The use of chemotherapy (anti-cancer drugs), usually in combinations of two or more drugs, is largely responsible for the dramatic improvement in managing leukemia and lymphoma. Approximately 50 different drugs are now being used in the treatment of these diseases.

Patients with leukemia, myeloma or lymphoma are usually treated with chemotherapy. Some patients with localized lymphoma may be treated with radiation therapy. Patients with acute lymphocytic leukemia (ALL), with large areas of lymphoma accumulation or with special complications that are amenable to radiation therapy may receive both primary chemotherapy and ancillary radiation therapy.

Blood and Marrow Stem Cell Transplantation
Stem cell transplantation from marrow was introduced approximately 35 years ago and is now standard therapy for selected patients with leukemia, lymphoma and myeloma. There are two major types of stem cell transplants: syngeneic and allogeneic. Syngeneic transplant describes the use of an identical twin as donor. An allogeneic transplant uses blood or marrow stem cells from a normal donor, usually a brother or sister with the same tissue type. If a sibling is not available, a search of the National Marrow Donor Program registry of tissue-typed volunteers could be made for a matched unrelated donor. In special instances, especially in young children, mismatched donors may be used, for example a parent.

Autologous transplantation uses the patient’s own marrow stem cells and is technically not transplantation since another person is not the donor. The technique is important, however. The blood or marrow stem cells are collected while the patient is in remission, and it may be treated with chemotherapy agents or monoclonal antibodies to decrease the presence of contaminating tumor cells before being given back. The stem cells are frozen and administered later in the course of the disease if intensive chemotherapy and/or radiotherapy is required for subsequent treatment.

The technique of harvesting stem cells from blood and cord blood has made transplantation available for more patients. Blood and cord blood transplants differ from marrow transplants principally in the source of the cells collected for transplant. Stem cells not only reside in the marrow but also circulate in the blood. Because blood, as well as marrow, is a source of stem cells for transplantation, these cells can be harvested from the blood of a donor, frozen and stored, and later transplanted to the patient. To ensure there will be enough blood stem cells for successful transplantation, donors of blood stem cells require special treatment to mobilize sufficient stem cells from marrow into their blood before cells are harvested.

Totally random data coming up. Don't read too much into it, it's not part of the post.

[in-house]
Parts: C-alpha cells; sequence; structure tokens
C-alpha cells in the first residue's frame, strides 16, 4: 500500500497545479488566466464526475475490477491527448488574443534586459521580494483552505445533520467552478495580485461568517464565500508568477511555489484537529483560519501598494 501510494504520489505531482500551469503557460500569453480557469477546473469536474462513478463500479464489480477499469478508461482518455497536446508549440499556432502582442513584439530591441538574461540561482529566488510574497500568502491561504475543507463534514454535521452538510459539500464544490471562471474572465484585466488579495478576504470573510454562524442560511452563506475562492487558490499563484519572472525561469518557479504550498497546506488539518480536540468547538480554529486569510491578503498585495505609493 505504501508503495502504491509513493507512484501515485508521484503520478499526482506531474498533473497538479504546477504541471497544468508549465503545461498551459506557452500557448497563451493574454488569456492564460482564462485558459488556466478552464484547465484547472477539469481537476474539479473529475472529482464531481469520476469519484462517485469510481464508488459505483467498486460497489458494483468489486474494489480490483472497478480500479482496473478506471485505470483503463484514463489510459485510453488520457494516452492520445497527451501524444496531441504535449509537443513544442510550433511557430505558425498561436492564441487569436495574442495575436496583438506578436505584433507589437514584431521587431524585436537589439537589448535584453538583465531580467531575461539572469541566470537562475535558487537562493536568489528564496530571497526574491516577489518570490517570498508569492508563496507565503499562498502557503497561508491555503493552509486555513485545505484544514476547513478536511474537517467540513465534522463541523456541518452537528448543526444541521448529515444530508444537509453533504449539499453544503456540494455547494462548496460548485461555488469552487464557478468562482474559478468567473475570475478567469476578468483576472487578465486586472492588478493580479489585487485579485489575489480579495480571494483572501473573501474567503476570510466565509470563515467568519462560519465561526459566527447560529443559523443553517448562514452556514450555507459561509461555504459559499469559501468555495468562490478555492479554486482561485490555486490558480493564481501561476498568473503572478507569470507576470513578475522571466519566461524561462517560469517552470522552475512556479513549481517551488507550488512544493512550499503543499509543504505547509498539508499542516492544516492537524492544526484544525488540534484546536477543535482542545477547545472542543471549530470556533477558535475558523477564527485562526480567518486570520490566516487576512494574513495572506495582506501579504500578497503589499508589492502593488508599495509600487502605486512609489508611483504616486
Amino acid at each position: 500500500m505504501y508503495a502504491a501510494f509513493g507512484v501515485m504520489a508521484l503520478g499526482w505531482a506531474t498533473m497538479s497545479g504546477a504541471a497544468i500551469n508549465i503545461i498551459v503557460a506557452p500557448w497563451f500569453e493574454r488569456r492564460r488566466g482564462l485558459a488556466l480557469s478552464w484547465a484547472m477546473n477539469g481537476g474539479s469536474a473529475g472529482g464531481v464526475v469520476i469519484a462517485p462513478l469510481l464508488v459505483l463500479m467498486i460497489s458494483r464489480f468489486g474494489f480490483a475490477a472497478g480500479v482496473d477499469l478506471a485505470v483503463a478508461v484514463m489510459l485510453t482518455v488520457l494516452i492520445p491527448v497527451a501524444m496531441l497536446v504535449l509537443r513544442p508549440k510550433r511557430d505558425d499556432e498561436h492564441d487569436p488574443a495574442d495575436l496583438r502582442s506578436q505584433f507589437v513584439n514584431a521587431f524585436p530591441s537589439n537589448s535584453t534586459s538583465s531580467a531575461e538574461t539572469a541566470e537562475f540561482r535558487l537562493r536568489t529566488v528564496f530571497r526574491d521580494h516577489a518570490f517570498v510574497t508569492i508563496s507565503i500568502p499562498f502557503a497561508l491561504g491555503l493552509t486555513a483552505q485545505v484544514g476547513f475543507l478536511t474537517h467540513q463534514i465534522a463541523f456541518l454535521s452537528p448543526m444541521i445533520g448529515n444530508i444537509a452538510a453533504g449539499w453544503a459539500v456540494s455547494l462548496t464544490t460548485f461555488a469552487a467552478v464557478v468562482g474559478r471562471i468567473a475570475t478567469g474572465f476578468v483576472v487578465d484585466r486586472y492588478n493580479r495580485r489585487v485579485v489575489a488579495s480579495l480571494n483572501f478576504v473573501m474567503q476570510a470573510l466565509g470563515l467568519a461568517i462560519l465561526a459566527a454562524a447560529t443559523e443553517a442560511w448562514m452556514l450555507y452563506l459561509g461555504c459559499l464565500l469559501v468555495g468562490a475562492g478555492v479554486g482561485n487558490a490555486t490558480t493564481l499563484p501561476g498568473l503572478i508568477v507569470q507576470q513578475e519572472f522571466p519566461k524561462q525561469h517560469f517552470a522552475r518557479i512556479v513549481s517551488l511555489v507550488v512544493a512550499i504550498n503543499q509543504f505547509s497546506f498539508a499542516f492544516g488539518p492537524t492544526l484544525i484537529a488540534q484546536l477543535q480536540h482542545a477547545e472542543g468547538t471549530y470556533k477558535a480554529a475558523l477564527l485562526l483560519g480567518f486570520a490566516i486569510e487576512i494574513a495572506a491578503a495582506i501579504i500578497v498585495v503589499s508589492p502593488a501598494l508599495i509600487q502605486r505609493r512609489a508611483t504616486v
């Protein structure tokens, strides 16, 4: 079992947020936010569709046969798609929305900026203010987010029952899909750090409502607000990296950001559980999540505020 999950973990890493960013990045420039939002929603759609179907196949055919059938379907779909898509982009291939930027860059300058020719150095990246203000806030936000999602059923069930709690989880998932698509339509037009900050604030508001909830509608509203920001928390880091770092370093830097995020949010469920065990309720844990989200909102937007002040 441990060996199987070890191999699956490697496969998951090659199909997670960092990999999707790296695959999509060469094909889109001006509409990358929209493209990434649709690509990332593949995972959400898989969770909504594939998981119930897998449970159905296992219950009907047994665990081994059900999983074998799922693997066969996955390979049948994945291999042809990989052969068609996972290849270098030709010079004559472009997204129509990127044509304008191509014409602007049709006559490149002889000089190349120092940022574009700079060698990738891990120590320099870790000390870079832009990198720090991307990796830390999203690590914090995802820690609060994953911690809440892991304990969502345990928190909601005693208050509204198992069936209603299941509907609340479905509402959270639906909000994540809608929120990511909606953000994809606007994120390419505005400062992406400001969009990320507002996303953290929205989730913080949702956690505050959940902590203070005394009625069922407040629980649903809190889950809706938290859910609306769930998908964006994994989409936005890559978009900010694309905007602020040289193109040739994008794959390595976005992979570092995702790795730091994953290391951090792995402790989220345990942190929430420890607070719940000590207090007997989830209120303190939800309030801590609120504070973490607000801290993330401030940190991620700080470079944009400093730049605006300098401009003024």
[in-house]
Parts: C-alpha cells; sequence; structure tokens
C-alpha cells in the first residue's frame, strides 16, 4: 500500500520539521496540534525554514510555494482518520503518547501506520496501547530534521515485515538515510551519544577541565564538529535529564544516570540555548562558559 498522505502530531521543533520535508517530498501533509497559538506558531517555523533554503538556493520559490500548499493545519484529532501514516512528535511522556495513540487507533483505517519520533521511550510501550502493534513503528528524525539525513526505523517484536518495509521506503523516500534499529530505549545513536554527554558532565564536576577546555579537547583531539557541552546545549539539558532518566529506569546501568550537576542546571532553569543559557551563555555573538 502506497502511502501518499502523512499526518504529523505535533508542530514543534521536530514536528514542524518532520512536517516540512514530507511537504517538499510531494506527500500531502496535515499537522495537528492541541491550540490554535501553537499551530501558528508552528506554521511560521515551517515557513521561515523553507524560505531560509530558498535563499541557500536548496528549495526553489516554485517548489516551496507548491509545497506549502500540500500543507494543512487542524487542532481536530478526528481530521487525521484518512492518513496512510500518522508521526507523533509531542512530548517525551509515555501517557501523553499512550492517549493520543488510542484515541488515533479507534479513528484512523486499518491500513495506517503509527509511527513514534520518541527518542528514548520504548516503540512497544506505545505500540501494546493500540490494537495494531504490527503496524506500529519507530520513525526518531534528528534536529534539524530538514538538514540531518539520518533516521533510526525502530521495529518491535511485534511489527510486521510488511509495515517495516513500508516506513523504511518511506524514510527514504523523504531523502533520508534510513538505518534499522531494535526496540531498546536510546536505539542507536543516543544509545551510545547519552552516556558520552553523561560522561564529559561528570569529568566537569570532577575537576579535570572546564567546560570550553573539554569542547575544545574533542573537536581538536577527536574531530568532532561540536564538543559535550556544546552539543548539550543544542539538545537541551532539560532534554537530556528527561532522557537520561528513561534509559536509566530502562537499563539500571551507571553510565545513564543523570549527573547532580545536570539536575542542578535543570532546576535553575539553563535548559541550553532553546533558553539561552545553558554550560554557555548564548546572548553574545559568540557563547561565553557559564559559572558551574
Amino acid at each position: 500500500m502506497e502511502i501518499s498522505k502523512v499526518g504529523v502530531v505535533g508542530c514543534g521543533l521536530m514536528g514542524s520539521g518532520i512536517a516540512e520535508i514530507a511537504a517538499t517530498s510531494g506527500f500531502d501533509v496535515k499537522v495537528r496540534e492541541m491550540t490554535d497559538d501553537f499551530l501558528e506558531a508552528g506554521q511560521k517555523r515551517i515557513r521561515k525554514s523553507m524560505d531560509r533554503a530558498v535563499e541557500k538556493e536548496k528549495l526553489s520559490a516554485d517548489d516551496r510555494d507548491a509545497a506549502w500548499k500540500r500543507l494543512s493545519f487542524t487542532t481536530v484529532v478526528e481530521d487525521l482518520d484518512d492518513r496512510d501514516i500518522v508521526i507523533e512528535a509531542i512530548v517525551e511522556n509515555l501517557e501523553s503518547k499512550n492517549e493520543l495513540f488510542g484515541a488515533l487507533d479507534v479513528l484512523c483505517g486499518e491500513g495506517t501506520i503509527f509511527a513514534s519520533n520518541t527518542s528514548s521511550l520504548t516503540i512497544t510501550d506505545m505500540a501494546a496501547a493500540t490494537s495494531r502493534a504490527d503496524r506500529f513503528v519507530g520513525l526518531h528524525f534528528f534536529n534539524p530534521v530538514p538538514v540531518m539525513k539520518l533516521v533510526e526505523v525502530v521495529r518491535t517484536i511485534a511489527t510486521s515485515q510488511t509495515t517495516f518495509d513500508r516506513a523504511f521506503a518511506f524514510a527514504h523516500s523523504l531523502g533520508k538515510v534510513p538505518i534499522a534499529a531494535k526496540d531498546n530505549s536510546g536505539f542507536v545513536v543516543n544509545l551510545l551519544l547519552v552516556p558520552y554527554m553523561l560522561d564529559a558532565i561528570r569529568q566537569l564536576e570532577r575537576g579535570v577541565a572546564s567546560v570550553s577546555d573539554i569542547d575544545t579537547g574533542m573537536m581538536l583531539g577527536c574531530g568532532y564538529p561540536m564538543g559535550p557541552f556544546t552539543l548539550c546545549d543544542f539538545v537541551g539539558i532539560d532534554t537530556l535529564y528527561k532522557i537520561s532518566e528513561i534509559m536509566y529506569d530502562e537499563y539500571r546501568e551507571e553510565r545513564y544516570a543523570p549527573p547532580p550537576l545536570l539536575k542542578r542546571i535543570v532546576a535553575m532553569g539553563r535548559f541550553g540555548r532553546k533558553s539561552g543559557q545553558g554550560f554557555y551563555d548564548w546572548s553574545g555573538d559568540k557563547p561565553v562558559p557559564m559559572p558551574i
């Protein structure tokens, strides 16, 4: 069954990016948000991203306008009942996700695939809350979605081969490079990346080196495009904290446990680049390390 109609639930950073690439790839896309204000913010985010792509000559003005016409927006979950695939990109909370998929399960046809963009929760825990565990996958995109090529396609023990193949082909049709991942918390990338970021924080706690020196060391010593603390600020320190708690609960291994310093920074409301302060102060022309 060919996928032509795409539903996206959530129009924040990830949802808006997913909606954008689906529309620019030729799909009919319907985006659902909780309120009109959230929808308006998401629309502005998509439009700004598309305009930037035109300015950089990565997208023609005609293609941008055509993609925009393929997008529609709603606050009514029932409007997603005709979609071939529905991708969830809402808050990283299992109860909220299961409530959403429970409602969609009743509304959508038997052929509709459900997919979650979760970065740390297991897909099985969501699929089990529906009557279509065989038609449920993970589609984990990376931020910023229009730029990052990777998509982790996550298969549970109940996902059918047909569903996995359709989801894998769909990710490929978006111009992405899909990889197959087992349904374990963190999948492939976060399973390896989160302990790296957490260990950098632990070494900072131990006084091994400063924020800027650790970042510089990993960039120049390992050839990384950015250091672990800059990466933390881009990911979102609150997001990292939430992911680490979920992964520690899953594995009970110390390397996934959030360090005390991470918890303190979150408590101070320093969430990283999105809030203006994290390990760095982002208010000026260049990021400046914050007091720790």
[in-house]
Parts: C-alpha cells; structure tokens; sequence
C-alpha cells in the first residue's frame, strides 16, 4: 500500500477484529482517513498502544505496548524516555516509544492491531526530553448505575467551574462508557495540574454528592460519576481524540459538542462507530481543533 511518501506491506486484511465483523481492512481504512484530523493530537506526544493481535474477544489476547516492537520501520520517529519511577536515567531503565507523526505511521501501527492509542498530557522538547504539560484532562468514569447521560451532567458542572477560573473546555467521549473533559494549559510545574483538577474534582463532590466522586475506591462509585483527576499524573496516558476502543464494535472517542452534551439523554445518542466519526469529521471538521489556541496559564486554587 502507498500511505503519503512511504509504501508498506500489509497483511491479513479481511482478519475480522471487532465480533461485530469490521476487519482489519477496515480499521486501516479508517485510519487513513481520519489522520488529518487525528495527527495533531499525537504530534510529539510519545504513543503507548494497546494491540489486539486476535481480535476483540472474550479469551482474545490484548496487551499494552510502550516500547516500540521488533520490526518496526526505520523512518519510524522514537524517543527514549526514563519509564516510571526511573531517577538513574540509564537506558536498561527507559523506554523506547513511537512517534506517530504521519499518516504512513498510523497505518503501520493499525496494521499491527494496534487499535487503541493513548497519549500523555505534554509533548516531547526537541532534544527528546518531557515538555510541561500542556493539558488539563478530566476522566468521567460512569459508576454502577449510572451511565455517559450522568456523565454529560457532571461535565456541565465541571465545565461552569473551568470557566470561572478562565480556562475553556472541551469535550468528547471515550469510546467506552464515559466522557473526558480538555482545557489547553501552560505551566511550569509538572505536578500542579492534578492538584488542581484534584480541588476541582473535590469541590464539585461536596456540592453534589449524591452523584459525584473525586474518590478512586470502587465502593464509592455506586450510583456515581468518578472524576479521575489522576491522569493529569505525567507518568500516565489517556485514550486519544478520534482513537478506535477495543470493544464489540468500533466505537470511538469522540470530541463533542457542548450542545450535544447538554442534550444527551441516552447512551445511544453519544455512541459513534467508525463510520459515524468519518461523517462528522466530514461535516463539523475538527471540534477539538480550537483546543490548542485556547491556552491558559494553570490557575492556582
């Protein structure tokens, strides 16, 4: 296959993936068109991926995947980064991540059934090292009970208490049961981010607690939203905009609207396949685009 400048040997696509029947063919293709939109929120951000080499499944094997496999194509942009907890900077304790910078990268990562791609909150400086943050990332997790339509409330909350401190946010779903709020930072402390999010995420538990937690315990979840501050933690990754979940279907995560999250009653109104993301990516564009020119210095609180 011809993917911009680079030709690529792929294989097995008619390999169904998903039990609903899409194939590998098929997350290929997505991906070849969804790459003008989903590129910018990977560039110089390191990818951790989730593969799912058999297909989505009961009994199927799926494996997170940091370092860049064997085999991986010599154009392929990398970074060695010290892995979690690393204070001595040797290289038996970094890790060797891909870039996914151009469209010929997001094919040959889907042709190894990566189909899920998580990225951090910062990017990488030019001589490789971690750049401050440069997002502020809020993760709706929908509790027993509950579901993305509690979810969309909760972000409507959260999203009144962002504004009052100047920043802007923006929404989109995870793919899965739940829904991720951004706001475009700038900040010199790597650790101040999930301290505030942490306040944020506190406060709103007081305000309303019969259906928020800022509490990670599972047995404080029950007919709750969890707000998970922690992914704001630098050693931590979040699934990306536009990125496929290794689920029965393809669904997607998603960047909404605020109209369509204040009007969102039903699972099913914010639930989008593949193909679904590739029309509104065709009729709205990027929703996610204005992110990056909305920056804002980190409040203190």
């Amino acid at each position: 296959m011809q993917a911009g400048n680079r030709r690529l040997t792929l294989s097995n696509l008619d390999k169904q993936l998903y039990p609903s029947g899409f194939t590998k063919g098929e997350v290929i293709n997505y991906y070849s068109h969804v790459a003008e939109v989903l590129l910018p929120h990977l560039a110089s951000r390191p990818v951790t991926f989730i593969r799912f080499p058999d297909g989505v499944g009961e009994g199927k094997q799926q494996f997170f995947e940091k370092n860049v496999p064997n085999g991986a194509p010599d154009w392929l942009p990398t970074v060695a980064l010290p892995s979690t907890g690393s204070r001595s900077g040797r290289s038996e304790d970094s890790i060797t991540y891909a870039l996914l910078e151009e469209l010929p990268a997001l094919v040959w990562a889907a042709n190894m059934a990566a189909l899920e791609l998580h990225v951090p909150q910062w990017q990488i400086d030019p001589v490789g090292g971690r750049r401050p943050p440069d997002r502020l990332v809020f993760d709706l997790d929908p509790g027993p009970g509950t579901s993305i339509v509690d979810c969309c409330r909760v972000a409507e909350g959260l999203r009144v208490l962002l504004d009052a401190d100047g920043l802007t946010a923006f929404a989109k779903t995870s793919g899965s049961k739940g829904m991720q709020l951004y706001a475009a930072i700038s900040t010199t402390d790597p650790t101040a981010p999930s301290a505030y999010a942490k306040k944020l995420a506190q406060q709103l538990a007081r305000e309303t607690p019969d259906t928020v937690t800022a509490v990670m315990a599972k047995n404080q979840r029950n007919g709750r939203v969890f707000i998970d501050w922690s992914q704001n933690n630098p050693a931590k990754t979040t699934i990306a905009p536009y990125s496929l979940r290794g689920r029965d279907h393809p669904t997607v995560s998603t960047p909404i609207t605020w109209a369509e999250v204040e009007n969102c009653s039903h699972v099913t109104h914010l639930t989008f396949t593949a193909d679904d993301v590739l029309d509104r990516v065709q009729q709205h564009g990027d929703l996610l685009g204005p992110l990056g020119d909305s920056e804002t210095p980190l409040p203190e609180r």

Stem cells circulate in large numbers in fetal blood also and can be recovered from umbilical cord and placental blood after childbirth. The harvesting, freezing and storing of cord blood has provided another source of stem cells for transplantation, especially for children. The numbers of stem cells in cord blood are often insufficient for the needs of larger adult patients.

Cord blood stem cell transplantation provides an additional donor pool and the opportunity for greater racial diversity in the blood supply because of collection efforts in hospitals where children of underrepresented ethnic backgrounds are born.

“Non-ablative” allogeneic stem cell transplantation is the term applied to a technique of allogeneic transplant that uses lower doses of chemotherapy and/or radiotherapy to prepare the recipient to receive the donor’s stem cells. This still experimental approach greatly lessens the early toxicity of transplantation and has extended the age at which recipients with leukemia or lymphoma can have a transplant. It has been made possible by more effective immunosuppressive drugs that are capable of preventing rejection of the donor’s cells without full intensity treatment of the patient’s immune system. Over time the donor’s cells take hold and the patient’s leukemia or lymphoma is attacked and suppressed by donor lymphocytes that form from the donor stem cells. This “graft versus leukemia or lymphoma effect” suppresses (cures) the malignancy and is a prolonged (indefinite) form of immunotherapy. In standard stem cell transplantation, ablation of the recipient’s blood-cell-forming and immune cells was the price that had to be paid to eradicate the leukemia or lymphoma and permit the donor’s cells to be accepted by the temporarily immunodeficient recipient. “Ablation” referred to wiping-out the recipient’s cancer and immune system. In non-ablative transplantation, the recipient’s blood cell and immune system are preserved, making the procedure far more tolerable.